8 Weird Things That Happen To Your Body When You’re On Your Period

Dear God, it’s me, Richelle. Why do periods exist? Could we just have a fairy knock on our door each month exclaiming that we are not pregnant instead? That seems like it would be much easier! That’s all! Thanks! 

No matter how much we dread it, our periods will continue to come every month and bring with it its bundle of trouble. If you’re on birth control, you might not be too thrown off by its presence, but many girls have awful menstrual cycles. I’ve gotten cramps so bad that I’ve had to throw up, and I have colleagues that take entire days off of work during their time of the month. It would be nice if we could all use getting our period as an excuse to hide from the world for a week, but that’s a luxury hardly any of us are able to afford.

You would think periods would only affect the uterus (as that is the guy doing all of the dirty work), but it actually wreaks havoc on many parts of your body.  Menstruation causes hormones to be released and they affect your whole body. The lower back is connected to the uterus through nerves, the hormones cause changes in things like your voice, and the pain can cause our brains to not work as well. Hey, no one said being a woman was easy!

Here are some weird things that happen when you get your period (besides, you know, bleeding out of your vagina):


You Get Period Diarrhea

When you're menstruating, a hormone is released called Prostaglandin that causes muscles in your uterus (and bowels) to contract. If you're spending more time on the toilet during "that time of the month," it's due to the cramping.

Source: iStock

You Perform Worse On Tests

If your grades start to slip during your period, there is research to support that your brain function goes down when your uterus starts to cramp. Ed Keogh, a lead researcher in the study, said, "We found across all these tasks a general dampening of performance. [The women who were menstruating] were slightly slower or slightly less accurate then when they’re not in pain. This shows that the effects of pain go beyond the sensory experience, affecting what we think and feel."

You might not be able to use Aunt Flo as an excuse to get out of your finals, but taking care of yourself during your period by exercising and taking pain medication can help you keep your head in the game.

Source: iStock

Your Voice Changes

They hormones released during your period affect many areas of your body, including your voice! Psychologist Nathan Peptone and Gordon Gallup did a study on this phenomenon and concluded that a woman's voice is more attractive to men during ovulation and least attractive during menstruation. (It's all about chemistry, baby!) The researchers stated that "the sound of a person's voice contains a surprising amount of reproductively relevant information.”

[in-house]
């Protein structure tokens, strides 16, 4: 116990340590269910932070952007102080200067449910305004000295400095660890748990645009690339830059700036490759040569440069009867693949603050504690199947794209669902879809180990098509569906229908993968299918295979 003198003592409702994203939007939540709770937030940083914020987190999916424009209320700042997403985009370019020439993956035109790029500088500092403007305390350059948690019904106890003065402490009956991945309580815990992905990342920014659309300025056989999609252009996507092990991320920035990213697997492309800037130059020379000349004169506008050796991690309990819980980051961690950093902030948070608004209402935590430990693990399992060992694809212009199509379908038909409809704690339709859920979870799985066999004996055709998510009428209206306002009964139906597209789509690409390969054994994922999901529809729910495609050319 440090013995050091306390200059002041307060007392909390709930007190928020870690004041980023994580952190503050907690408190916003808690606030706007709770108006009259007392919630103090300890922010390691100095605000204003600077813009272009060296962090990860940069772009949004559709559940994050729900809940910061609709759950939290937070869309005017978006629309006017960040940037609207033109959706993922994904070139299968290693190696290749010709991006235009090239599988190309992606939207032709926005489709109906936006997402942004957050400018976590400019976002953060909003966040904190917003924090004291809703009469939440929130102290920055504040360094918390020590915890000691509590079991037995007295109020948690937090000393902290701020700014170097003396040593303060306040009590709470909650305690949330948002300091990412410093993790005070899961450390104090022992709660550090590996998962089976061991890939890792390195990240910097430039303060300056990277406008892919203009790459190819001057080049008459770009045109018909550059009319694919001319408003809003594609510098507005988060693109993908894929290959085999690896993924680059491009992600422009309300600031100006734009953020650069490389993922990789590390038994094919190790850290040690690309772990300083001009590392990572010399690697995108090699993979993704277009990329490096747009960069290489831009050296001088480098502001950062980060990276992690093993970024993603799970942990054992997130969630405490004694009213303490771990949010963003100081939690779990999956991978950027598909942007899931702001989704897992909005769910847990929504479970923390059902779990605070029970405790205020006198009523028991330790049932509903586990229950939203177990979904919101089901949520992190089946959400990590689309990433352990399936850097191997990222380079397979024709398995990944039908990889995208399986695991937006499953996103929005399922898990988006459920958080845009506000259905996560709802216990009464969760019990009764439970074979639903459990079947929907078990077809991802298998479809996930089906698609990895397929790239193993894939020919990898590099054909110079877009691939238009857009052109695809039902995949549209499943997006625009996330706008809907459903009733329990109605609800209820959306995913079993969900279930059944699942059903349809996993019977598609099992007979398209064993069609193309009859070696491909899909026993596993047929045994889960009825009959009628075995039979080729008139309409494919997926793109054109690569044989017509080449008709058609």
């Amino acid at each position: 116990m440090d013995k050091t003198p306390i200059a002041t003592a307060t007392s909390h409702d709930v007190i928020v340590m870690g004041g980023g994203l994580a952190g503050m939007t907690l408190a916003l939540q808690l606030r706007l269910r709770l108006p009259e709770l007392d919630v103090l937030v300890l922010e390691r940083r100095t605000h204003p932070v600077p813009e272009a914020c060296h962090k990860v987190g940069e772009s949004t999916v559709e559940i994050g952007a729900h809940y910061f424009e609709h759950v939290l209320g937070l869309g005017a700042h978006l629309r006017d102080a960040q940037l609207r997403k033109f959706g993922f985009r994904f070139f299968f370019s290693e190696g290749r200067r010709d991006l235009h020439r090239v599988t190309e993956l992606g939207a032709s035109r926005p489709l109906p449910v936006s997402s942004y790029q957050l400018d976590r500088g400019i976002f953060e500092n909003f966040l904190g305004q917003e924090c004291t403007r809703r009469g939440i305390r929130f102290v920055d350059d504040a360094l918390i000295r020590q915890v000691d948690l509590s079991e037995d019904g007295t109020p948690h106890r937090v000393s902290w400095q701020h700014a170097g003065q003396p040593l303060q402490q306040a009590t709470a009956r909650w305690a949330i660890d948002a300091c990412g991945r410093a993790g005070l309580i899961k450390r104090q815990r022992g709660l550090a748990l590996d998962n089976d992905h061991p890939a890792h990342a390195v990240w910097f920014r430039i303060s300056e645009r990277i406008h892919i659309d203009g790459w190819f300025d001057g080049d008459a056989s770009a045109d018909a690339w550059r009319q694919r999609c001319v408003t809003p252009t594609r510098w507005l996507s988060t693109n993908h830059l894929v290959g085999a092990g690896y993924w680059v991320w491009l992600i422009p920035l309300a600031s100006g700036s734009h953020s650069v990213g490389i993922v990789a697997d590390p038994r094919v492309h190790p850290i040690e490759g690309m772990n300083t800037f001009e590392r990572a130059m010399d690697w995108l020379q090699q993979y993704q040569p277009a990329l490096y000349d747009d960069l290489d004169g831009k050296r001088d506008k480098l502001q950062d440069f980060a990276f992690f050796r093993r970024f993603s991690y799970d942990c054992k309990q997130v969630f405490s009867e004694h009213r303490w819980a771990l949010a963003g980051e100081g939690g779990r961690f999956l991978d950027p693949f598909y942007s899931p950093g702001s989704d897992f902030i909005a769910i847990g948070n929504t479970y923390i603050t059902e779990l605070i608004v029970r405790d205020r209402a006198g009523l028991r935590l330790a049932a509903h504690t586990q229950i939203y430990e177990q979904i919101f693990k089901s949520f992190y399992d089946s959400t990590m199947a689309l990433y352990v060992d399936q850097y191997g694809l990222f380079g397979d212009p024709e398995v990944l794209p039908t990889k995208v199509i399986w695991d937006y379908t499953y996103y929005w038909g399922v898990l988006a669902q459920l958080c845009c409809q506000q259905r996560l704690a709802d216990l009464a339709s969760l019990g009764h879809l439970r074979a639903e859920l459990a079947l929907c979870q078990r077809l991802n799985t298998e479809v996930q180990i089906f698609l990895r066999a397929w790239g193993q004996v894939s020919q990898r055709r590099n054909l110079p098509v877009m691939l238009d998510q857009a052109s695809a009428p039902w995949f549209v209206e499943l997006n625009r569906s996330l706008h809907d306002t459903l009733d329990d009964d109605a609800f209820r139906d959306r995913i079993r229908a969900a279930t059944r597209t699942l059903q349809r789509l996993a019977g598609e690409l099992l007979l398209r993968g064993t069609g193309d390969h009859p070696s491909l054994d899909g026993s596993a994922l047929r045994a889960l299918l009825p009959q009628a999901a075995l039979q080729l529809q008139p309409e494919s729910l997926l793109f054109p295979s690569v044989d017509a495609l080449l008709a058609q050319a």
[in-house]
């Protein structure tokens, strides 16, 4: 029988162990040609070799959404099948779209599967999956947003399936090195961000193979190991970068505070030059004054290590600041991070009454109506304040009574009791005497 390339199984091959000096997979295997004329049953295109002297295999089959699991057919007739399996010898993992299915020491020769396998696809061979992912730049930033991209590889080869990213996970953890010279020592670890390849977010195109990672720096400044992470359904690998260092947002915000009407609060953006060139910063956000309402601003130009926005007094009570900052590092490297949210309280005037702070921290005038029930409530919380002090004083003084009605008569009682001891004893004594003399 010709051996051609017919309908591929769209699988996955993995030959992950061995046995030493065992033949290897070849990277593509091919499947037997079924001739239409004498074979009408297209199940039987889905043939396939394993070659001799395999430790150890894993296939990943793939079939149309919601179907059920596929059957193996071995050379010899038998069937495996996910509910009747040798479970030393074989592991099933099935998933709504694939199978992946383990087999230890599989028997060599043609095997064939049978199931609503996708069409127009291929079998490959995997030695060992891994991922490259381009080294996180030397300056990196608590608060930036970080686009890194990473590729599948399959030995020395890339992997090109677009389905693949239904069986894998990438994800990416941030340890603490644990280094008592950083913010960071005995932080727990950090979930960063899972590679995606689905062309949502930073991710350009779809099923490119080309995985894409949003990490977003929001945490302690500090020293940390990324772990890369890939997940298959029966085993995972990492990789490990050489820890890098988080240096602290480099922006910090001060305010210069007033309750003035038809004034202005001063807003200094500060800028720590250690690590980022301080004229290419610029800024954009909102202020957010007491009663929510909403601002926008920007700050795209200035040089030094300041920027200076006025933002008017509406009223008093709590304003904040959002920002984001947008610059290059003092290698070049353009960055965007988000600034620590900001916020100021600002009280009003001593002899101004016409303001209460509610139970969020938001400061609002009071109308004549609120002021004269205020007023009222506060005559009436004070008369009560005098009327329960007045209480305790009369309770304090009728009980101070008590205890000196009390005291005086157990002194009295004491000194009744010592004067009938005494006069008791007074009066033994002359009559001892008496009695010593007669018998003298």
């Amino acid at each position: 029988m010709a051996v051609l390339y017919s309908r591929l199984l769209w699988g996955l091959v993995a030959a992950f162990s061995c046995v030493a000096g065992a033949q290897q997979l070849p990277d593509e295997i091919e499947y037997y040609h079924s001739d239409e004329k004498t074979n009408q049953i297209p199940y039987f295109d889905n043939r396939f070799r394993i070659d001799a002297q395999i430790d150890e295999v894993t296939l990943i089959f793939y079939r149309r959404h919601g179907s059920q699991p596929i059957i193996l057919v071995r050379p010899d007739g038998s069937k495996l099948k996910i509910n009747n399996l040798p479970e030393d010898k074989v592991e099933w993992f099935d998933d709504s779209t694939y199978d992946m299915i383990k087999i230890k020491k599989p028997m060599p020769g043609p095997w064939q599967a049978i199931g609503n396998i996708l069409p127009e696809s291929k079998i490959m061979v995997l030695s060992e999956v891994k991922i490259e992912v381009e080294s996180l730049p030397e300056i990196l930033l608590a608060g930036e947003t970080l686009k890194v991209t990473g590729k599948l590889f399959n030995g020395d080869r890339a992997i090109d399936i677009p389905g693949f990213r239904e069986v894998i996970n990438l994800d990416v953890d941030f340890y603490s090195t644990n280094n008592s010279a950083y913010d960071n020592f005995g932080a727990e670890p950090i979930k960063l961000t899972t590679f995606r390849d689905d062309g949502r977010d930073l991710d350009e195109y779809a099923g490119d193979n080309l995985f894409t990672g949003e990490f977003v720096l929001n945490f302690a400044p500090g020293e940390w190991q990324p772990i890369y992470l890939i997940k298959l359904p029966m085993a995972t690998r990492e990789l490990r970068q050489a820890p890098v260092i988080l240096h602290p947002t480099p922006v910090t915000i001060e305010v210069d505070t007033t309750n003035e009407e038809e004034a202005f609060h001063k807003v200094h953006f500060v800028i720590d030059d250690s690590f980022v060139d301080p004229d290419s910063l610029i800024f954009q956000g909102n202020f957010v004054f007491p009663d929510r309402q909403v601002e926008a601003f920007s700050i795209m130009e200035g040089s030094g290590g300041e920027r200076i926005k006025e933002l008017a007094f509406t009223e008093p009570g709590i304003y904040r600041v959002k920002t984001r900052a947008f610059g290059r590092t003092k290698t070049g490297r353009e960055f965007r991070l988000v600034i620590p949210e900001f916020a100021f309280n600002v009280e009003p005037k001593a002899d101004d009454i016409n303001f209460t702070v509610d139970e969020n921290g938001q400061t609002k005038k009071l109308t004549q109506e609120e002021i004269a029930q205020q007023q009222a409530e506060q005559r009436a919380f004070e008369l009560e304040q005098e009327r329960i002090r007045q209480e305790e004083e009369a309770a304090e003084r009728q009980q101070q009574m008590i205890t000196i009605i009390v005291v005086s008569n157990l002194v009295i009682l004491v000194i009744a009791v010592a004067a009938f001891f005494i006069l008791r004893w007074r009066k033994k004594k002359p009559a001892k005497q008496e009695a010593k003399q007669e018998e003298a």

If your boyfriend seems to a sixth sense as to when you're on your period, it could be due to the changes in your voice.

Source: iStock

The pH In Your Vagina Increases

Dr. Jennifer Wider of the Society of Women's Health Research points out that during your period your vaginal PH rises. This is bad news for yeast infections, as they have a lesser chance of forming in that environment.  Huzzah! However, it can increase the likelihood that you contract a bacterial infection (creating extra discharge and fishy smell.) *Insert sad face emoji here*

Source: iStock

Your Boobs Get Bigger

Progesterone (which is released during your period) causes the expansion of milk ducts in your breaks. This makes them all achy and swollen. Sure, it's nice that they are a little plumper, but why do they have to hurt, too?!

Source: iStock

You Get Back Pain

Obviously you get cramps in your uterus during your period, but that pain also affects your lower back and upper legs. Why? Because the nerves in that region of our body are all connected. Dr. Elizabeth Lyster of Holtorf Medical Group explains, "It's like a nest where the twigs are all intertwined. So if something feels irritating on one side [like the abdomen], you may feel it on the other side [such as the lower back] just as easily." If only we could have our periods without the need for uterine contraction!

Source: iStock

You Get Bloated

All those hormones released before and during your period cause a lot of water retention (i.e. bloating). Not only are you cursed with pain from cramping, you have to feel like whale, too! During your period, your instestines may also relax and expand (which creates bloating and gas). #NotComfortable. To help prevent bloating, be sure to avoid salty foods that make you retain water.

Source: iStock

You Get Blood Clots

If you've ever noticed a thick mass of blood during your period, you're not alone: this tends to happen during the heaviest part of your flow. According to ruby-cup.com, anticoagulants are released during menstruation to break down the thick uterine lining. Sometimes, though, your period starts leaving your body so fast that the the anticoagulants don't have a chance to work their magic. As gross as they look, blood clots while "riding the crimson wave" are just par for the course.

Source: iStock

Do weird things happen to you during your period? Let me know in the comments below!

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